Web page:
And all at once people began to speak in the room below. He recognized the voices, the hostess and the last comer talking together. The garret was separated from the other room only by a thin floor, and every word was audible, as if it had been whispered in the listener’s ear. They spoke in suppressed tones, only now and then the man raised his voice.

“Well, Mother Therese, have you much money?” began the man.

“You know very well that I have none. Don’t you know that I only barter and never take money?”

“That’s very stupid. I don’t like it. And what’s more, I don’t believe it.”

“It is as I say. Whoever comes to buy my fruit brings me something for my own use. What should I do here with money?”

“I know what you could do, you could give it to me. You never think of me. When I marry Noémi you can’t give her dried plums for a dowry; but you don’t care about your daughter’s happiness. You ought to help me, that I may get a good situation. I have just received my nomination as first dragoman at the embassy; but I have no money to get there, for my purse has been stolen, and now I shall lose my situation.”

The woman answered in a calm tone, “That any one has given you any place that you could lose I don’t believe; but I do believe you have a place you can’t lose. That you have no money, I believe that; but that it was stolen from you I don’t believe.”

“Well, don’t then. And I don’t believe you have no money; you must have some. Smugglers land here sometimes, and they always pay well.”

“Speak loud, of course! Yes, it is true, smugglers often land on the island; but they don’t come near my hut, or if they do, they buy fruit and give me salt in exchange. Will you have some salt?”

“You are laughing at me. Well, and such visitors as you have to-night?”

“I don’t know whether they are rich or not.”

“Ask them for money! Demand it! Don’t make a solemn face! You must get money somehow; don’t try to take me in with this ridiculous Australian barter. Get ducats if you want to keep the peace with me; you know if I say a single word at the right place it’s all up with you.”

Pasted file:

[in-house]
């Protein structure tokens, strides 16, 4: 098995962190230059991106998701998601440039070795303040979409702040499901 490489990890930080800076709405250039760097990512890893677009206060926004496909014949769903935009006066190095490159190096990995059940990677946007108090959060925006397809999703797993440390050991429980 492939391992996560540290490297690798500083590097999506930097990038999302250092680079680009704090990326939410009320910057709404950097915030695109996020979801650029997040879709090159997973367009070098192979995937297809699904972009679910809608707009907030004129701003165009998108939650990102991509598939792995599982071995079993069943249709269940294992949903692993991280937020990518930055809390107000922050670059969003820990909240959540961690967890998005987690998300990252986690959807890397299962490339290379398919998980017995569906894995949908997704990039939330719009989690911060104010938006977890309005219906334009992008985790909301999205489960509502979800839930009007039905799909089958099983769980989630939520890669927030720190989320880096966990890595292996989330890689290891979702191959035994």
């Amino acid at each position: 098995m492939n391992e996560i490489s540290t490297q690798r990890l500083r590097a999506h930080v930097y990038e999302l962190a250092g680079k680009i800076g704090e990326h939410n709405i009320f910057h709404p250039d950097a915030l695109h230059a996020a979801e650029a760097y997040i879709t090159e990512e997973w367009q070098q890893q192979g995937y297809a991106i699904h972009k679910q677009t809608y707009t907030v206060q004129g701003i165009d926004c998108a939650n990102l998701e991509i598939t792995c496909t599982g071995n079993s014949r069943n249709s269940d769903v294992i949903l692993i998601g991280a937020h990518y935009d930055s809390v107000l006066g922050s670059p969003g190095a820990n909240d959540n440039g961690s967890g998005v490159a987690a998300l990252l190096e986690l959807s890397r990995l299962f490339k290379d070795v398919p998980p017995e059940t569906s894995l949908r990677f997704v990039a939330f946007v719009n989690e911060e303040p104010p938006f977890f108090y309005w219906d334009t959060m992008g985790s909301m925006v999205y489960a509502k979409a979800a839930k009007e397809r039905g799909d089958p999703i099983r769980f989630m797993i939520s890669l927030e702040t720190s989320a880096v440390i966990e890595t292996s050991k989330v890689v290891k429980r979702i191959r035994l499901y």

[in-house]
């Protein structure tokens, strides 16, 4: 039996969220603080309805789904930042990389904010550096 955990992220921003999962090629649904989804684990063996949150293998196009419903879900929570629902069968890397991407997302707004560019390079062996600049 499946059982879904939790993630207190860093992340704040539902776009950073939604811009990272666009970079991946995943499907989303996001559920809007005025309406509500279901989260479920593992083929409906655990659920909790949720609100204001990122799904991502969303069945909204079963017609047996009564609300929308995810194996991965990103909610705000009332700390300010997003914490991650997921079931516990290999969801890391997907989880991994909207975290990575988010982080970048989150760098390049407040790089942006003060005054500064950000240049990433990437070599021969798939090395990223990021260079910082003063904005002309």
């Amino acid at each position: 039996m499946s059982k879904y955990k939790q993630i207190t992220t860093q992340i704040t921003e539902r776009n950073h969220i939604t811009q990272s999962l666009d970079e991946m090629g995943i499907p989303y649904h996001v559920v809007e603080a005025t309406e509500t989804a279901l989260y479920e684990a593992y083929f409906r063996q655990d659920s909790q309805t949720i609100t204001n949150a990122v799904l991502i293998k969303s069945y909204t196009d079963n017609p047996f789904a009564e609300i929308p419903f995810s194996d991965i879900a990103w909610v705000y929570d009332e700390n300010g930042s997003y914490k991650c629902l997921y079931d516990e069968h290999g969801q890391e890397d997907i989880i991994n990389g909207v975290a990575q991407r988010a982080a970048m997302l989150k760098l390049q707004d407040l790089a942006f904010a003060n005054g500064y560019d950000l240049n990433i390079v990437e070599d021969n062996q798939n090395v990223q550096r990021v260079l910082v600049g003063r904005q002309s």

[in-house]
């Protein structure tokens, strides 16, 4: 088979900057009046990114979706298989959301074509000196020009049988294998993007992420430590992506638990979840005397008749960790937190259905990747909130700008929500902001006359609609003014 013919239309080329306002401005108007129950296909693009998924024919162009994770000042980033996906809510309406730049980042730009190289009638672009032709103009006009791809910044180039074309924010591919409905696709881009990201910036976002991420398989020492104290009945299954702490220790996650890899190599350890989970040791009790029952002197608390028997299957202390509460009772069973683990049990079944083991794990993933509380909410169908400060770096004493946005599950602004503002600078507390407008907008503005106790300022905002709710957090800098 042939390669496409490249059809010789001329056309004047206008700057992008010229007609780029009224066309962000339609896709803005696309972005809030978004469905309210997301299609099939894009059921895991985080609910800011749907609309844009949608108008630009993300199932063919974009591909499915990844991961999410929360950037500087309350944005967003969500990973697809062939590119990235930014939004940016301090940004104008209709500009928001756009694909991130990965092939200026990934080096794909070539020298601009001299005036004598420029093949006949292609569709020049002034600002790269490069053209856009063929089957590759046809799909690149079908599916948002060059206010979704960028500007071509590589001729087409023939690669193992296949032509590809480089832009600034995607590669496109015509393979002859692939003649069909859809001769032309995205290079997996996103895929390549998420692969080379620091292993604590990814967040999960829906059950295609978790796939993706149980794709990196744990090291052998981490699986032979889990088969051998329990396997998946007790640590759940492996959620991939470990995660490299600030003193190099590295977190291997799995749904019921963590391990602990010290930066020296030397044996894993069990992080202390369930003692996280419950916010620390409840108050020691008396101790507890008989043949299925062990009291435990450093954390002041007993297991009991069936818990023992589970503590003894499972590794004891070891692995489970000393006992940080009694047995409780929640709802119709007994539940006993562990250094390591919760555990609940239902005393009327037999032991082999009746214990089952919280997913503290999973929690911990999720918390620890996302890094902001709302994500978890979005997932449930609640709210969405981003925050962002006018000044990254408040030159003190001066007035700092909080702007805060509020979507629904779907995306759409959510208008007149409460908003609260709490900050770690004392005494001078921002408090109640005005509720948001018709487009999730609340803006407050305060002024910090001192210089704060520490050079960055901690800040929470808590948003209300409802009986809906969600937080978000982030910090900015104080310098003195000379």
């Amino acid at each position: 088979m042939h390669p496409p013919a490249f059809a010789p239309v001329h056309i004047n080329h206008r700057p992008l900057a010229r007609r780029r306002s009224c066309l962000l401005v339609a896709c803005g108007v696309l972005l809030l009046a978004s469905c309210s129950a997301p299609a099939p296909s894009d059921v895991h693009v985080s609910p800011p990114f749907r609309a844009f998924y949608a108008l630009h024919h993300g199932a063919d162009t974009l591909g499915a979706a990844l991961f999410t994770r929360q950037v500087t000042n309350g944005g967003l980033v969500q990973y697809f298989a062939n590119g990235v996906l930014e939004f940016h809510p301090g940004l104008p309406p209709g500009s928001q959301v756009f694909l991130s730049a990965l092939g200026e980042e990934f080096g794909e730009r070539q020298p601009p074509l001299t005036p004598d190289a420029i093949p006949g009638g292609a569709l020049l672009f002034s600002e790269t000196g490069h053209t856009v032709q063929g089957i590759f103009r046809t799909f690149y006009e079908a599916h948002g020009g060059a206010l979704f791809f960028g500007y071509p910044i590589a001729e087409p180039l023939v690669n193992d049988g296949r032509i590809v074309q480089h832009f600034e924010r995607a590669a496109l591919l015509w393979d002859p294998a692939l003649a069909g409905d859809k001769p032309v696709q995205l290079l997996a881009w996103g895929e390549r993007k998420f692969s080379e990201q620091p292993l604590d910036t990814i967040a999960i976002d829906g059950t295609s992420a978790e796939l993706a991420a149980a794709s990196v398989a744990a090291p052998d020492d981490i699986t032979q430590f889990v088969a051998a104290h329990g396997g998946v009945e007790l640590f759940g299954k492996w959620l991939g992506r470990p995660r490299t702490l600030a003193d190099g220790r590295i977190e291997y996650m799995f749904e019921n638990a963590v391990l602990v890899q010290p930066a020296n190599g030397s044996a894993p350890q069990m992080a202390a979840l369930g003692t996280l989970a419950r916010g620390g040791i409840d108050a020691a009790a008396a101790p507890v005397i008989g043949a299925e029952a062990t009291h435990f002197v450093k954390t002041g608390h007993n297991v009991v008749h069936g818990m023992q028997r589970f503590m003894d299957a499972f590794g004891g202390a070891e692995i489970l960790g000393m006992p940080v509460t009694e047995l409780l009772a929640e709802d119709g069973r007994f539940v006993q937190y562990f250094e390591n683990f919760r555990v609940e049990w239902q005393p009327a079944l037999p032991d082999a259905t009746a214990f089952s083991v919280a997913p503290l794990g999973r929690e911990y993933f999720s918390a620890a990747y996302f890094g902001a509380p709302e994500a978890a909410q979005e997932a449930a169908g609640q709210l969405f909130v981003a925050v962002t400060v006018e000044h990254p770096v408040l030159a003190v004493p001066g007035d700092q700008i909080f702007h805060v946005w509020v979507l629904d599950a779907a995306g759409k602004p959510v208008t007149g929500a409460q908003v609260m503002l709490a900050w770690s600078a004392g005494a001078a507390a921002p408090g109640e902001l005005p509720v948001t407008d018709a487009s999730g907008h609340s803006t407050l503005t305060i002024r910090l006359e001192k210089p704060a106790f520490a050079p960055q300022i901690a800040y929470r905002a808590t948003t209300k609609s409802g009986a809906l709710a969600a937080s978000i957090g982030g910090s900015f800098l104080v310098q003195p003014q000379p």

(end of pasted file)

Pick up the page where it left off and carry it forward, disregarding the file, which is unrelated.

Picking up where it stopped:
“Softly, you wretched man!”

“Ay! now you want me to whisper. Well, shut my mouth then, be kind to me, Therese — let me have a little money.”

“But I tell you there is none in the house! Don’t worry me! I have not a farthing, and don’t want any; there is a curse on anything which is gold. There, all my chests and boxes are here; look through them, and if you find anything, take it.”

It appeared that the man was not slow to take advantage of this permission, for soon he was heard to exclaim, “Ah! What is this? A gold bracelet.”

“Yes; the strange lady gave it to Noémi. If you can make use of it, take it.”

“It’s worth some ten ducats — well, that’s better than nothing. Don’t be angry, Noémi; when you are my wife I will buy you two bracelets, each thirty ducats in weight, and with a sapphire in the middle — no, an emerald. Which do you prefer, a sapphire or an emerald?” He laughed at his sally, and as no one answered his question, he continued, “But now, Mother Therese, prepare a bed for your future son-in-law, your dear Theodor, so that he may dream sweetly of his beloved Noémi!”

“I can not give you a bed. In the next room and in the garret are our guests; you can’t sleep here in our room, that would not be proper — Noémi is no longer a child. Go out and lie down on the bench.”

“Oh, you hard-hearted, cruel Therese. You send me to the hard bench — me, your beloved future son-in-law!”

“Noémi, give your pillow — there, take it! And here’s my coverlet. Good-night.”

“Yes, if there were not that accursed great dog out there — the fierce brute will devour me.”

“Don’t be afraid, I will chain her up. Poor beast! she is never tied up except when you are on the island.”

Frau Therese had some trouble to entice Almira out of her hole; the poor dog knew well enough what awaited her in these circumstances, and that she would now be chained up, but she was used to obedience, and allowed her mistress to fasten the chain.

But this made her all the more furious against him who was the cause of her confinement. As soon as Therese had gone back to her room, and Theodor remained alone outside, the dog began to bark madly, and danced about on the small space left free to her by the chain, now and then making a spring, to see whether she could succeed in breaking the collar or the chain, or rooting up the tree-trunk to which the chain was fastened.

But Theodor teased her again. He thought it amusing to enrage an animal which could not reach him, and foamed with fury at its impotence. He went closer, leaving only a step between himself and the point the chain permitted the dog to reach; then he began to creep toward her on all fours and make faces at her. He brayed at her like a donkey, put his tongue out, spat in her face, and imitated the dog’s bark. “Bow-wow! You would like to eat me, wouldn’t you? Bow-wow! There’s my nose; bite it off if you can. You’re a lovely dog — you horrid beast! Bow-wow! Break your chain and come wrestle with me; snap at my finger, there it is before your nose; only don’t you wish you may get it?”

At the moment of her greatest fury, Almira suddenly stopped. She barked no more; she understood. It is the wise one that gives in, thought she. She stretched her head up as if to look down on that other four-legged beast in front of her, then turned and scratched as dogs do, backward, with her hind feet, whirling up dust and sand, so that the other brute got his eyes and mouth full of it, which made him beat a retreat, breaking out in the human bark — curses, to wit. But Almira retired with her chain into the hole near the elder-tree and came out no more; she ceased to bark, but a hot panting could be heard for a long time.